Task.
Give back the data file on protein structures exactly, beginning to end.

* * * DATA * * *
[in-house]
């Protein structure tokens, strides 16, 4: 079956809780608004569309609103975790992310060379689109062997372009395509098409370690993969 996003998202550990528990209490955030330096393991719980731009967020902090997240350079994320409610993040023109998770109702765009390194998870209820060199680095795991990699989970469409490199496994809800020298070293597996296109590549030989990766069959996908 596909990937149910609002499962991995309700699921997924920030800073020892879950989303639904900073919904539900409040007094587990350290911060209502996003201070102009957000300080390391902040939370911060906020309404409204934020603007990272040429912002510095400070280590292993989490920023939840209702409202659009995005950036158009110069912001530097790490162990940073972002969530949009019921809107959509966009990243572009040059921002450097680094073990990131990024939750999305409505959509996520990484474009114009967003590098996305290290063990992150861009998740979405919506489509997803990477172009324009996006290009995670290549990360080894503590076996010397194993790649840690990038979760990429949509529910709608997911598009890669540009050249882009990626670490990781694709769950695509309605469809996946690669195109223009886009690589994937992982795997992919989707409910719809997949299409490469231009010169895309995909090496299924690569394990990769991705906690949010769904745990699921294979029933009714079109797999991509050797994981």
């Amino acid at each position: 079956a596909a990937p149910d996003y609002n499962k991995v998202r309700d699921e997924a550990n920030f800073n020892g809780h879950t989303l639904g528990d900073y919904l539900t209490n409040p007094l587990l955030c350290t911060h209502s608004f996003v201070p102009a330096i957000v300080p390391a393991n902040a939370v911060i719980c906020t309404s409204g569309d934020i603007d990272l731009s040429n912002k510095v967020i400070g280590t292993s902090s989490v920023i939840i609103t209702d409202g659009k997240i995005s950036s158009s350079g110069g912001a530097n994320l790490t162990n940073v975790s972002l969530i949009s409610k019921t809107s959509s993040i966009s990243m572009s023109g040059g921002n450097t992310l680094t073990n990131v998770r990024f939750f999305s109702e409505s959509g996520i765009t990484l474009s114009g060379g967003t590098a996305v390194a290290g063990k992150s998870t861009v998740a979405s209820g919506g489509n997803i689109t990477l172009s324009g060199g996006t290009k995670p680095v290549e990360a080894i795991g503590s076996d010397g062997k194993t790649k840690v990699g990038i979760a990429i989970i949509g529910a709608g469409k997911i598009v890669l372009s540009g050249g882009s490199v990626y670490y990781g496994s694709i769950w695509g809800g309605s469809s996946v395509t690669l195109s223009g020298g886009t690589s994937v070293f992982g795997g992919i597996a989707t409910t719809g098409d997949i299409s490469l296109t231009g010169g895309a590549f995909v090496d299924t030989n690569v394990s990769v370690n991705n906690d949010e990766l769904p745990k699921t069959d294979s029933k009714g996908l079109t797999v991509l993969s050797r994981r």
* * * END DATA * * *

[in-house]
């Protein structure tokens, strides 16, 4: 079956809780608004569309609103975790992310060379689109062997372009395509098409370690993969 996003998202550990528990209490955030330096393991719980731009967020902090997240350079994320409610993040023109998770109702765009390194998870209820060199680095795991990699989970469409490199496994809800020298070293597996296109590549030989990766069959996908 596909990937149910609002499962991995309700699921997924920030800073020892879950989303639904900073919904539900409040007094587990350290911060209502996003201070102009957000300080390391902040939370911060906020309404409204934020603007990272040429912002510095400070280590292993989490920023939840209702409202659009995005950036158009110069912001530097790490162990940073972002969530949009019921809107959509966009990243572009040059921002450097680094073990990131990024939750999305409505959509996520990484474009114009967003590098996305290290063990992150861009998740979405919506489509997803990477172009324009996006290009995670290549990360080894503590076996010397194993790649840690990038979760990429949509529910709608997911598009890669540009050249882009990626670490990781694709769950695509309605469809996946690669195109223009886009690589994937992982795997992919989707409910719809997949299409490469231009010169895309995909090496299924690569394990990769991705906690949010769904745990699921294979029933009714079109797999991509050797994981």
């Amino acid at each position: 079956a596909a990937p149910d996003y609002n499962k991995v998202r309700d699921e997924a550990n920030f800073n020892g809780h879950t989303l639904g528990d900073y919904l539900t209490n409040p007094l587990l955030c350290t911060h209502s608004f996003v201070p102009a330096i957000v300080p390391a393991n902040a939370v911060i719980c906020t309404s409204g569309d934020i603007d990272l731009s040429n912002k510095v967020i400070g280590t292993s902090s989490v920023i939840i609103t209702d409202g659009k997240i995005s950036s158009s350079g110069g912001a530097n994320l790490t162990n940073v975790s972002l969530i949009s409610k019921t809107s959509s993040i966009s990243m572009s023109g040059g921002n450097t992310l680094t073990n990131v998770r990024f939750f999305s109702e409505s959509g996520i765009t990484l474009s114009g060379g967003t590098a996305v390194a290290g063990k992150s998870t861009v998740a979405s209820g919506g489509n997803i689109t990477l172009s324009g060199g996006t290009k995670p680095v290549e990360a080894i795991g503590s076996d010397g062997k194993t790649k840690v990699g990038i979760a990429i989970i949509g529910a709608g469409k997911i598009v890669l372009s540009g050249g882009s490199v990626y670490y990781g496994s694709i769950w695509g809800g309605s469809s996946v395509t690669l195109s223009g020298g886009t690589s994937v070293f992982g795997g992919i597996a989707t409910t719809g098409d997949i299409s490469l296109t231009g010169g895309a590549f995909v090496d299924t030989n690569v394990s990769v370690n991705n906690d949010e990766l769904p745990k699921t069959d294979s029933k009714g996908l079109t797999v991509l993969s050797r994981r």